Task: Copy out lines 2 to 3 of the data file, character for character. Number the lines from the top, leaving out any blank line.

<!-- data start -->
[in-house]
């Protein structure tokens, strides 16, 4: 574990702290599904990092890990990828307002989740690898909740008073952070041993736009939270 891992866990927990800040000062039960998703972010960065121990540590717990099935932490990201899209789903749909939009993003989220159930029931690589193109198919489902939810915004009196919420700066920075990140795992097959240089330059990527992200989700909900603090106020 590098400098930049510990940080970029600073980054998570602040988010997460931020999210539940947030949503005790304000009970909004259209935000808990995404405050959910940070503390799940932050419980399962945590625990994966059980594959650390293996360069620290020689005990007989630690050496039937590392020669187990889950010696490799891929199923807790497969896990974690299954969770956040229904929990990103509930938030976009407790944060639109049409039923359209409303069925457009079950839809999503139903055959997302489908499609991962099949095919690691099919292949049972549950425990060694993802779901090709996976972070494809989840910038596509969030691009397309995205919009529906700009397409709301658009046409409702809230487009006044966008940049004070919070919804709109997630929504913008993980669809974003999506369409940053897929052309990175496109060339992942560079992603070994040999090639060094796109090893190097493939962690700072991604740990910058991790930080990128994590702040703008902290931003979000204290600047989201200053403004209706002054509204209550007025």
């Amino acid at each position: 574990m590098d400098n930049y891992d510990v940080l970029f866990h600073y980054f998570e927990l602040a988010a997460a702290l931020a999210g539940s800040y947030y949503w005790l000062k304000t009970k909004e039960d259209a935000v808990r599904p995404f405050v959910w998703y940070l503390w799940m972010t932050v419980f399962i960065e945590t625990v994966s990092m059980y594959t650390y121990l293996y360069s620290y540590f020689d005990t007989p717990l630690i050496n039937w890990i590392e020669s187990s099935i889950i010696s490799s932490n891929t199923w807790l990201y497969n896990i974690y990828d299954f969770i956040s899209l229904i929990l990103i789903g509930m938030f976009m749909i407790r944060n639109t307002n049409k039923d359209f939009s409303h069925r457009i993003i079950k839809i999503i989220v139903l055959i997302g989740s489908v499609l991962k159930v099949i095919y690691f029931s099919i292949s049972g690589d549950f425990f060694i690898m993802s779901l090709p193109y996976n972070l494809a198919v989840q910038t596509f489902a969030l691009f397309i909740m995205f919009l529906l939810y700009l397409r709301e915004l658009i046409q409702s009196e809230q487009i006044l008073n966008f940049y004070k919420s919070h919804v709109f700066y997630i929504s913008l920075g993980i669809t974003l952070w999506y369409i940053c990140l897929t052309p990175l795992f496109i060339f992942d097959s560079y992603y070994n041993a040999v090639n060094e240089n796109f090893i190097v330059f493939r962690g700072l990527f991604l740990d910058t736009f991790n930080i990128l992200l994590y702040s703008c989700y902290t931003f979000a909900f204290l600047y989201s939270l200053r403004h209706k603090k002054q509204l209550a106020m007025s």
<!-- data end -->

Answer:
């Protein structure tokens, strides 16, 4: 574990702290599904990092890990990828307002989740690898909740008073952070041993736009939270 891992866990927990800040000062039960998703972010960065121990540590717990099935932490990201899209789903749909939009993003989220159930029931690589193109198919489902939810915004009196919420700066920075990140795992097959240089330059990527992200989700909900603090106020 590098400098930049510990940080970029600073980054998570602040988010997460931020999210539940947030949503005790304000009970909004259209935000808990995404405050959910940070503390799940932050419980399962945590625990994966059980594959650390293996360069620290020689005990007989630690050496039937590392020669187990889950010696490799891929199923807790497969896990974690299954969770956040229904929990990103509930938030976009407790944060639109049409039923359209409303069925457009079950839809999503139903055959997302489908499609991962099949095919690691099919292949049972549950425990060694993802779901090709996976972070494809989840910038596509969030691009397309995205919009529906700009397409709301658009046409409702809230487009006044966008940049004070919070919804709109997630929504913008993980669809974003999506369409940053897929052309990175496109060339992942560079992603070994040999090639060094796109090893190097493939962690700072991604740990910058991790930080990128994590702040703008902290931003979000204290600047989201200053403004209706002054509204209550007025």
């Amino acid at each position: 574990m590098d400098n930049y891992d510990v940080l970029f866990h600073y980054f998570e927990l602040a988010a997460a702290l931020a999210g539940s800040y947030y949503w005790l000062k304000t009970k909004e039960d259209a935000v808990r599904p995404f405050v959910w998703y940070l503390w799940m972010t932050v419980f399962i960065e945590t625990v994966s990092m059980y594959t650390y121990l293996y360069s620290y540590f020689d005990t007989p717990l630690i050496n039937w890990i590392e020669s187990s099935i889950i010696s490799s932490n891929t199923w807790l990201y497969n896990i974690y990828d299954f969770i956040s899209l229904i929990l990103i789903g509930m938030f976009m749909i407790r944060n639109t307002n049409k039923d359209f939009s409303h069925r457009i993003i079950k839809i999503i989220v139903l055959i997302g989740s489908v499609l991962k159930v099949i095919y690691f029931s099919i292949s049972g690589d549950f425990f060694i690898m993802s779901l090709p193109y996976n972070l494809a198919v989840q910038t596509f489902a969030l691009f397309i909740m995205f919009l529906l939810y700009l397409r709301e915004l658009i046409q409702s009196e809230q487009i006044l008073n966008f940049y004070k919420s919070h919804v709109f700066y997630i929504s913008l920075g993980i669809t974003l952070w999506y369409i940053c990140l897929t052309p990175l795992f496109i060339f992942d097959s560079y992603y070994n041993a040999v090639n060094e240089n796109f090893i190097v330059f493939r962690g700072l990527f991604l740990d910058t736009f991790n930080i990128l992200l994590y702040s703008c989700y902290t931003f979000a909900f204290l600047y989201s939270l200053r403004h209706k603090k002054q509204l209550a106020m007025s």